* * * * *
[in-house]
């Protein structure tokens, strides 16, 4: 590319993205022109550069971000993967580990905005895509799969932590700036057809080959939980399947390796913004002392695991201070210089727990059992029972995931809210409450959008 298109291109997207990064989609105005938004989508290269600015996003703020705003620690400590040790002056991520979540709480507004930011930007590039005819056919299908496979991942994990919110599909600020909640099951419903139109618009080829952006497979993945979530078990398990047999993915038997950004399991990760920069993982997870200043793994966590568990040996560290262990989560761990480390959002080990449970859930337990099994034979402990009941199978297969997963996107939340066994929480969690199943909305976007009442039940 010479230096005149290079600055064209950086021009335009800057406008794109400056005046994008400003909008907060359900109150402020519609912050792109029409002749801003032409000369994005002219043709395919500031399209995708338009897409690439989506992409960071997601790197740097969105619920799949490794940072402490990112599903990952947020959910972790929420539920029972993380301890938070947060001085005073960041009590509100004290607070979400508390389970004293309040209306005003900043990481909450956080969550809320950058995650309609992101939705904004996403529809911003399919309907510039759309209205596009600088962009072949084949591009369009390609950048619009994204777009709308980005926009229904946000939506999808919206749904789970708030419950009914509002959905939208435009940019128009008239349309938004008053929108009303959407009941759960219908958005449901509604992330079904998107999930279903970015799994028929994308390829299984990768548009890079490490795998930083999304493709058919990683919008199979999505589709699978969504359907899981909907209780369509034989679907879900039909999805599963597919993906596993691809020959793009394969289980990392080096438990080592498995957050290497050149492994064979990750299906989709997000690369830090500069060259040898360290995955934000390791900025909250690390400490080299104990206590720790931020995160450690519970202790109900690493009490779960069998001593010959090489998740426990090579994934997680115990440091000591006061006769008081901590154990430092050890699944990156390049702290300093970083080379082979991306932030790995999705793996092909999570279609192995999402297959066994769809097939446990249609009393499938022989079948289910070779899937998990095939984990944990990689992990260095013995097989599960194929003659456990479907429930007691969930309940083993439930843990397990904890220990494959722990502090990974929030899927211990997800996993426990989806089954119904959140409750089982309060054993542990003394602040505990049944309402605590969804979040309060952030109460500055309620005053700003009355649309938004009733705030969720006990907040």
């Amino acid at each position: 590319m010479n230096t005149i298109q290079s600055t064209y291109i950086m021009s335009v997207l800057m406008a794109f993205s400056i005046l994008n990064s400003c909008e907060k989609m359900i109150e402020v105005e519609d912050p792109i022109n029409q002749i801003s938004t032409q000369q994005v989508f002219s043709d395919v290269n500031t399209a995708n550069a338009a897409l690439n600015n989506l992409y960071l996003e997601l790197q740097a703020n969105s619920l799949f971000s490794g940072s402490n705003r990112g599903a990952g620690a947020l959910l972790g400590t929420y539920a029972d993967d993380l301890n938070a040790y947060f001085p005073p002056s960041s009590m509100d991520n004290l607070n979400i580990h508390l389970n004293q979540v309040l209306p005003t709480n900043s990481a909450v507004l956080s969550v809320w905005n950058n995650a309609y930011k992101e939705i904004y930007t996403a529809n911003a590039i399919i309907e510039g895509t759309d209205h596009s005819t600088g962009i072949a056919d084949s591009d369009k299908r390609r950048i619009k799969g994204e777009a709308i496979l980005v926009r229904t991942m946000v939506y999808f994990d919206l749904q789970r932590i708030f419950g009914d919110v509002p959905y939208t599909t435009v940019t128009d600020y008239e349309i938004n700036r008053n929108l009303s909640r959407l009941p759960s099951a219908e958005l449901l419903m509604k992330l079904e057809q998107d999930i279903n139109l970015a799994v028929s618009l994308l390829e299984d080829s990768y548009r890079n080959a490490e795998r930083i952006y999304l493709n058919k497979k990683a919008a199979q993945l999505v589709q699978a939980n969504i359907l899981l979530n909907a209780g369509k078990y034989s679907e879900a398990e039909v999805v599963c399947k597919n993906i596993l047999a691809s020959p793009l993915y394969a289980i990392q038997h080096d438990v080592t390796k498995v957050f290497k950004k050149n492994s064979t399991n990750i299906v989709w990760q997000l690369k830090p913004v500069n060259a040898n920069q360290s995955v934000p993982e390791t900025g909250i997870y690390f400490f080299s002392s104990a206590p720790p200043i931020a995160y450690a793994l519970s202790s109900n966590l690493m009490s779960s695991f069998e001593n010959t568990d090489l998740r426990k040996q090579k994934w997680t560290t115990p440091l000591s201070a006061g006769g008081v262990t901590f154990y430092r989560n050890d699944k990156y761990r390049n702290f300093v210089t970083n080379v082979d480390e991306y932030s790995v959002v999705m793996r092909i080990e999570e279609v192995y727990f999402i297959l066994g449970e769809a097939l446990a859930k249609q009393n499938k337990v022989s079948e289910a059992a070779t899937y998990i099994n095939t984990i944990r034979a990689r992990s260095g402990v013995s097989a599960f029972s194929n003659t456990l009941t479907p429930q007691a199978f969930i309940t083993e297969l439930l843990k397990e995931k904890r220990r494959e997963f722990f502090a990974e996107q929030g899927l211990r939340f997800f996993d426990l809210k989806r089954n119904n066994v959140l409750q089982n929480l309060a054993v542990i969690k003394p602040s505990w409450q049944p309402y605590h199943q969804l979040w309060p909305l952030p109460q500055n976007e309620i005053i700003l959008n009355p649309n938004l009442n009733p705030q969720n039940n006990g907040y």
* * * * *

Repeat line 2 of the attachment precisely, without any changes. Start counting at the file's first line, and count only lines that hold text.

């Protein structure tokens, strides 16, 4: 590319993205022109550069971000993967580990905005895509799969932590700036057809080959939980399947390796913004002392695991201070210089727990059992029972995931809210409450959008 298109291109997207990064989609105005938004989508290269600015996003703020705003620690400590040790002056991520979540709480507004930011930007590039005819056919299908496979991942994990919110599909600020909640099951419903139109618009080829952006497979993945979530078990398990047999993915038997950004399991990760920069993982997870200043793994966590568990040996560290262990989560761990480390959002080990449970859930337990099994034979402990009941199978297969997963996107939340066994929480969690199943909305976007009442039940 010479230096005149290079600055064209950086021009335009800057406008794109400056005046994008400003909008907060359900109150402020519609912050792109029409002749801003032409000369994005002219043709395919500031399209995708338009897409690439989506992409960071997601790197740097969105619920799949490794940072402490990112599903990952947020959910972790929420539920029972993380301890938070947060001085005073960041009590509100004290607070979400508390389970004293309040209306005003900043990481909450956080969550809320950058995650309609992101939705904004996403529809911003399919309907510039759309209205596009600088962009072949084949591009369009390609950048619009994204777009709308980005926009229904946000939506999808919206749904789970708030419950009914509002959905939208435009940019128009008239349309938004008053929108009303959407009941759960219908958005449901509604992330079904998107999930279903970015799994028929994308390829299984990768548009890079490490795998930083999304493709058919990683919008199979999505589709699978969504359907899981909907209780369509034989679907879900039909999805599963597919993906596993691809020959793009394969289980990392080096438990080592498995957050290497050149492994064979990750299906989709997000690369830090500069060259040898360290995955934000390791900025909250690390400490080299104990206590720790931020995160450690519970202790109900690493009490779960069998001593010959090489998740426990090579994934997680115990440091000591006061006769008081901590154990430092050890699944990156390049702290300093970083080379082979991306932030790995999705793996092909999570279609192995999402297959066994769809097939446990249609009393499938022989079948289910070779899937998990095939984990944990990689992990260095013995097989599960194929003659456990479907429930007691969930309940083993439930843990397990904890220990494959722990502090990974929030899927211990997800996993426990989806089954119904959140409750089982309060054993542990003394602040505990049944309402605590969804979040309060952030109460500055309620005053700003009355649309938004009733705030969720006990907040």